Tae-jun is an extremely compelling and likable young gay man, one who evokes the iconic spirit of James Dean in Rebel Without A Cause with his orange jacket and motorcycle. He is the antithesis of Won-gyu, someone who is open and articulate and as such quickly becomes the heart of White Night. His desires for freedom and to be noticed are conveyed well through his apparel, and he additionally provides the more comedic moments in the brief and fleeting relationship with Won-gyu. Tae-jun is also unfailingly kind. Yet his kindness highlights one of the more odd features of the narrative, as despite the rather abusive treatment he suffers due to Won-gyu for some reason Tae-jun refuses to leave. The motivations for such behaviour are curiously absent, stretching believability as to why a character with Tae-jun’s integrity would endure such annoyances.
White Night really comes into its own when referencing the homophobic assault that transpired in 2011. The revelation of Won-gyu’s involvement is understated and sincere, as the impetus underpinning the character’s frosty demeanor are revealed. The discussions involving the ramifications of the event and the subsequent media coverage are poignant, exploring not only homophobia within society and the homestead but also the psychological anguish that such violence creates. Tying the narrative into a true-life situation is a masterstroke in emphasizing the difficulties of being a gay man in contemporary Korea, and director Leesong does well in presenting such a timely issue.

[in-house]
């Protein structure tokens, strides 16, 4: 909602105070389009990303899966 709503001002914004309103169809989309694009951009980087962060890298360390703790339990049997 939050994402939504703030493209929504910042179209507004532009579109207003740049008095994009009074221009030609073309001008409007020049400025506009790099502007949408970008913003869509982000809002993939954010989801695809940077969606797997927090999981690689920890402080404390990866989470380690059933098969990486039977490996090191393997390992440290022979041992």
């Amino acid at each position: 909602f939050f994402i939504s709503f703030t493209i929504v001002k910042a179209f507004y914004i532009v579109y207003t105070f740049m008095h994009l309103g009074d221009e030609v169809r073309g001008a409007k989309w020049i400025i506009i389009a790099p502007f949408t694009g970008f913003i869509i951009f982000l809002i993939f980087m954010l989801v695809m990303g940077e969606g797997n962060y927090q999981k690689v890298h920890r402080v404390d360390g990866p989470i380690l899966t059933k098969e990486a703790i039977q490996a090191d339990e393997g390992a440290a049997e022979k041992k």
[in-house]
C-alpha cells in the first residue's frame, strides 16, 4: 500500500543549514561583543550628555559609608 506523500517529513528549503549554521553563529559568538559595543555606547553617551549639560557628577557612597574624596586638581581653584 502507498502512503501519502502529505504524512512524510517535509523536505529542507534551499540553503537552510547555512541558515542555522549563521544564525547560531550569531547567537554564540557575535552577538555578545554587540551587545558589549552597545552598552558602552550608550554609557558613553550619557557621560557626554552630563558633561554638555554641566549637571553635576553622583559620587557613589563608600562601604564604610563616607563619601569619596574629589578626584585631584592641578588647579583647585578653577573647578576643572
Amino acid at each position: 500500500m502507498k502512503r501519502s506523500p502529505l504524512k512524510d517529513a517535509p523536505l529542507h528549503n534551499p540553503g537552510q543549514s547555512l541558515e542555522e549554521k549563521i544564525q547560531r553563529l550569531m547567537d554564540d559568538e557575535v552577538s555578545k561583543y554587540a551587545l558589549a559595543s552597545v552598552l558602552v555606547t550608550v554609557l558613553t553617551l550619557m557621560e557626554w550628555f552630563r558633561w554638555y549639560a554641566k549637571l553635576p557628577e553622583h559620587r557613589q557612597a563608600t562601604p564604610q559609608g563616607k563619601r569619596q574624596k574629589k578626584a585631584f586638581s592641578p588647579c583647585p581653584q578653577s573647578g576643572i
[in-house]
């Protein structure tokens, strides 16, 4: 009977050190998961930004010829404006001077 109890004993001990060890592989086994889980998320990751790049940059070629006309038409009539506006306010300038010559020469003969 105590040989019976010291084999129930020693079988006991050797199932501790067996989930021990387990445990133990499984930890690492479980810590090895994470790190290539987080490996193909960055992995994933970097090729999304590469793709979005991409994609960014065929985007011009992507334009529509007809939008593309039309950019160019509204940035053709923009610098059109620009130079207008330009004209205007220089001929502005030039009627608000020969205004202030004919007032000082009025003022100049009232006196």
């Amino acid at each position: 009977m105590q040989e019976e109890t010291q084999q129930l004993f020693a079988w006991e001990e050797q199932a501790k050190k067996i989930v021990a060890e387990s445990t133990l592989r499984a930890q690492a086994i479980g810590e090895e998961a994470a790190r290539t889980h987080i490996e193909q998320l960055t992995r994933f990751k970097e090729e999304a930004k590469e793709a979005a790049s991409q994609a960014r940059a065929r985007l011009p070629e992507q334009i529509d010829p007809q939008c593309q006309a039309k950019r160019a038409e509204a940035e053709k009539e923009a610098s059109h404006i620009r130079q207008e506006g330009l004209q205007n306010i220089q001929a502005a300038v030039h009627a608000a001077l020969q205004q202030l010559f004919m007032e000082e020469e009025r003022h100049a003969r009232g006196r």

However following such an integral and compelling plot point, the film struggles to find direction and to move beyond its short film sensibilities. Won-gyu’s psychology is not delved into further aside from a rather brief encounter with the theme of revenge, and the protagonist continues to display a coldness that halts the development of the relationship between him and Tae-jun. Additionally the film feels rather padded out with more unnecessary street scenes – possibly in order to make it a feature length presentation – which quickly become rather dull. Furthermore the love sequence between the couple seems somewhat forced, while the framing and character actions are far from romantic. White Night is therefore quite a mixed offering from director Leesong, one that perhaps would have worked better in its original short form rather than the elongated, and rather underdeveloped, feature length version that exists.
White Night is an interesting and attractive queer film from prominent gay director Leesong Hee-il. The European aesthetics are combined well with the psychological trauma exhibited by the main character, itself derived from a real homophobic assault in 2011. Yet the film never fully goes beyond its short story origins, featuring repetitive scenes in conjunction with some underdeveloped narrative moments. Despite this White Night is a thought-provoking film about anguish, and one of the better queer features in recent memory.